Normal epithelial cells create contiguous cell sheets that cover the surfaces of organs or the body surface, and that exhibit a distinctive apical and basal surface. Loss of this polarity contributes to epithelial-to-mesenchymal transition (EMT) and is associated with invasive phenotypes of cancer. Mutations to genes that regulate the polarized distribution of cellular proteins are known to contribute to cancer progression, but how polarity and tumorigenesis are linked is not known. Reischauer et al. found that a gene that regulates the polarity of epithelial cells in zebrafish, lethal giant larvae 2 (lgl2), suppresses EMT and malignant growth. ErbB2 signaling, which is disrupted in some forms of human cancer, is necessary for the genesis of neoplasia in zebrafish that lack the lgl2 gene. Thus, lgl2 is a tumor suppressor gene in vertebrates and Lgl2 mutant zebrafish should provide a valuable new cancer model.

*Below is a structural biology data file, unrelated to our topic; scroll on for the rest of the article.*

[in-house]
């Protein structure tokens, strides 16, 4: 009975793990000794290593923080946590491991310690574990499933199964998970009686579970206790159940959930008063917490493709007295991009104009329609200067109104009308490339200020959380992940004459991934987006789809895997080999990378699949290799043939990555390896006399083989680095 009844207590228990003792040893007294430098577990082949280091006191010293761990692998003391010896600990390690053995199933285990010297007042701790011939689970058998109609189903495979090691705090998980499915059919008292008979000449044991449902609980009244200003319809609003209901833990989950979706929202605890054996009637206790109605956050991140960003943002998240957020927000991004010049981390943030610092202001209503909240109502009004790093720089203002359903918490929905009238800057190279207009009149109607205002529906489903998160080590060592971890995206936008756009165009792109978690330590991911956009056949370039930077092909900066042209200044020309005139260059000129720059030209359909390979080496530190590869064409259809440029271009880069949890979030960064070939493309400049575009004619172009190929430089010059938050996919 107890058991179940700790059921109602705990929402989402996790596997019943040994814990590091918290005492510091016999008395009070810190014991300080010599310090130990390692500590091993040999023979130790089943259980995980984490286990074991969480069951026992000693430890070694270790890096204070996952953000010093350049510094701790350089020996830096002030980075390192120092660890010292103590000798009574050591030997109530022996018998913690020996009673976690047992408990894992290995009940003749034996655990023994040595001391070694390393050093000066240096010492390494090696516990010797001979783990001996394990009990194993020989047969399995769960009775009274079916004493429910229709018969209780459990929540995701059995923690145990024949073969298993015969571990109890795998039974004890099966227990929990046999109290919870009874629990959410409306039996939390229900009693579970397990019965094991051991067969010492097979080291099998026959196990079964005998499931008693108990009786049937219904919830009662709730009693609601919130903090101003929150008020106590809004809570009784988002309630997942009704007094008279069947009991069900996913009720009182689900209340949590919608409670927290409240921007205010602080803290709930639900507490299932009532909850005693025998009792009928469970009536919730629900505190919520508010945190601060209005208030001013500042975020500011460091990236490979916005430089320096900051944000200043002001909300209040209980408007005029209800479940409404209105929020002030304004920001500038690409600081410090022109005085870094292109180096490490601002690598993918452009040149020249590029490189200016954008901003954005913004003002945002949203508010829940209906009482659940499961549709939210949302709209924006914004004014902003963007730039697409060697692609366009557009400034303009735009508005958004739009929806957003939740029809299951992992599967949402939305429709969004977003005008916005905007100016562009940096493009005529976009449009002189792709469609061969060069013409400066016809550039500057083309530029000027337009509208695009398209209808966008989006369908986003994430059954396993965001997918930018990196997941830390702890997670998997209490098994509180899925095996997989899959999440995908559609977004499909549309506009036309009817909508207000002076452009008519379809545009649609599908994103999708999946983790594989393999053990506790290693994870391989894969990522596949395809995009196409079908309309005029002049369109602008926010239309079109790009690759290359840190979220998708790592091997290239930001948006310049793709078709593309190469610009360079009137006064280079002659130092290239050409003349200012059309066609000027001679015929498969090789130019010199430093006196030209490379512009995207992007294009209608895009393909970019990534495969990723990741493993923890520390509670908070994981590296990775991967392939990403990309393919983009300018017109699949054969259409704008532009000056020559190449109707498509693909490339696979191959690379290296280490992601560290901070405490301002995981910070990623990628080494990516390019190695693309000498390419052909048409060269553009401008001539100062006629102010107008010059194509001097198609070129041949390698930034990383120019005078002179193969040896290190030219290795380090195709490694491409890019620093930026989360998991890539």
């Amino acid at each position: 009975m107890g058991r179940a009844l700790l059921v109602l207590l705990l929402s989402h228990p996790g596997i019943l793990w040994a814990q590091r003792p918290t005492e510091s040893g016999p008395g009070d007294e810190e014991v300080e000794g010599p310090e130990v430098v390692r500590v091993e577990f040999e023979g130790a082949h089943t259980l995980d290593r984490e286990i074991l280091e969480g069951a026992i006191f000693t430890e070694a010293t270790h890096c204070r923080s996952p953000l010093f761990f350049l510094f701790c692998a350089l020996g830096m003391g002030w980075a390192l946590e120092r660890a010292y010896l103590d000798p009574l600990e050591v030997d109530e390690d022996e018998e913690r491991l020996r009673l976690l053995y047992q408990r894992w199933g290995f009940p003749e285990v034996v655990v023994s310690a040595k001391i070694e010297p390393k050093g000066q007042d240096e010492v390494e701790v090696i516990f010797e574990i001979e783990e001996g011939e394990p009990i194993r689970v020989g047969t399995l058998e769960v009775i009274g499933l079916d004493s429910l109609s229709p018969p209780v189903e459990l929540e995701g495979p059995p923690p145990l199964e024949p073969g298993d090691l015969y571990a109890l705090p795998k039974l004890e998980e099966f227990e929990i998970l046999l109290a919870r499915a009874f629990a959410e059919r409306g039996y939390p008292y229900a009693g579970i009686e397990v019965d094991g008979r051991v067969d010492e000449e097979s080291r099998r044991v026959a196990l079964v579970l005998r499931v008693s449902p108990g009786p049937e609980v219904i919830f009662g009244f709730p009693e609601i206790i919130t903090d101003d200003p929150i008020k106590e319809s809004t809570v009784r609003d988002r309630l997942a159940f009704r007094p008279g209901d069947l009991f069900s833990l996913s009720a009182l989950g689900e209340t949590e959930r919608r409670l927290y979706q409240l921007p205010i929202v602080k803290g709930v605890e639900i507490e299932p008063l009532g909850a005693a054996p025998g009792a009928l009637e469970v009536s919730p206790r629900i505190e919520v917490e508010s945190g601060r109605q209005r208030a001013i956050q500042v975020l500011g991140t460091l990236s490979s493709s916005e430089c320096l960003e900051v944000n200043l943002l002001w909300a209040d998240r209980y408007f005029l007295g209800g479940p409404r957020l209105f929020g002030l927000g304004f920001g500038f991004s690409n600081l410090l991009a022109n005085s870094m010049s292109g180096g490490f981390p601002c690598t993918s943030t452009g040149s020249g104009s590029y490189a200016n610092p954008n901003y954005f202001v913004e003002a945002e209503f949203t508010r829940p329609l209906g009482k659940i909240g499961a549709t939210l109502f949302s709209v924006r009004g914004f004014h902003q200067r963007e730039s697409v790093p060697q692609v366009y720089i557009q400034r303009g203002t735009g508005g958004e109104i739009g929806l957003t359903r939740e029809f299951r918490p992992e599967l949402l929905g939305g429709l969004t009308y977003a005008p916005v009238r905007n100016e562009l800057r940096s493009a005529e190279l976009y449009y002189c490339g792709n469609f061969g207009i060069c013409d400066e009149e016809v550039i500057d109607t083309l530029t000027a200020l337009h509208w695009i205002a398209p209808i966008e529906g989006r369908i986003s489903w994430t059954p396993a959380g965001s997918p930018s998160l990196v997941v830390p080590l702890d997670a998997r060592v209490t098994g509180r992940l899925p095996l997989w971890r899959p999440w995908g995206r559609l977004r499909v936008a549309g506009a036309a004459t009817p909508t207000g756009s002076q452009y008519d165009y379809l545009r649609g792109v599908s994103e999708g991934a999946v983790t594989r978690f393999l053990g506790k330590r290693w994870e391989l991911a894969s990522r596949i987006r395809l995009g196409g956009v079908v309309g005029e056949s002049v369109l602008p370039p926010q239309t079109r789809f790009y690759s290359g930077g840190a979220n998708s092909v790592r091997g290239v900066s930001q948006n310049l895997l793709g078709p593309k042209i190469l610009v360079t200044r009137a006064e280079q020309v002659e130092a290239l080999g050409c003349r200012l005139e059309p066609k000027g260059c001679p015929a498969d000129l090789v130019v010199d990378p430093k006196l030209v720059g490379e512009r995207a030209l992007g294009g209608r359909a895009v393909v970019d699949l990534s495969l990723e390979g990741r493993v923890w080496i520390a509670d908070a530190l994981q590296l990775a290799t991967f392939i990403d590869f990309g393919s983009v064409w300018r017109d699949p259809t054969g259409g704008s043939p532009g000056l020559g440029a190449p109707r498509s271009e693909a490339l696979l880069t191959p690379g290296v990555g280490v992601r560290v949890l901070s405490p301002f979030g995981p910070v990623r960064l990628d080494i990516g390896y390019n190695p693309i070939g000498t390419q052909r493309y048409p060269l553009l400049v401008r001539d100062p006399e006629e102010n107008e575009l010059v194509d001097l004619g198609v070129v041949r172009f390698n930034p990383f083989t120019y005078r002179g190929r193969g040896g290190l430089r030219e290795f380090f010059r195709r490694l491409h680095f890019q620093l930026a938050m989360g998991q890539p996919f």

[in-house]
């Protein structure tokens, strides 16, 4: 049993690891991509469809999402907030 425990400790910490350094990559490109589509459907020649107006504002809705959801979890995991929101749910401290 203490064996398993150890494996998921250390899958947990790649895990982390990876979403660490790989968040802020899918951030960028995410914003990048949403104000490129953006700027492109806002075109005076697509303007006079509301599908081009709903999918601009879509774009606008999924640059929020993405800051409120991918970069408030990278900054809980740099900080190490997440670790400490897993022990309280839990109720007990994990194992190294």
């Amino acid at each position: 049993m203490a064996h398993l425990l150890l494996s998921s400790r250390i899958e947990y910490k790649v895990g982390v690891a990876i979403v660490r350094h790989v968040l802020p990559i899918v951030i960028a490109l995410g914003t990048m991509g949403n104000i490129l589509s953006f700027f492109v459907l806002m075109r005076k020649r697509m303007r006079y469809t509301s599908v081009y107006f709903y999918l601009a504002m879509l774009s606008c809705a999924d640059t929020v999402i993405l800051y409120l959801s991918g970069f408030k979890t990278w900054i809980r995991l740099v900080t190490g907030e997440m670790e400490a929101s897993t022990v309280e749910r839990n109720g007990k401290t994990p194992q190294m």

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RESEARCH HIGHLIGHT| 14 January 2010
Cancer: lost direction
Online ISSN: 1754-8411
Print ISSN: 1754-8403
Dis Model Mech (2010) 3 (1-2): 2.
Cancer: lost direction. Dis Model Mech 14 January 2010; 3 (1-2): 2. doi:
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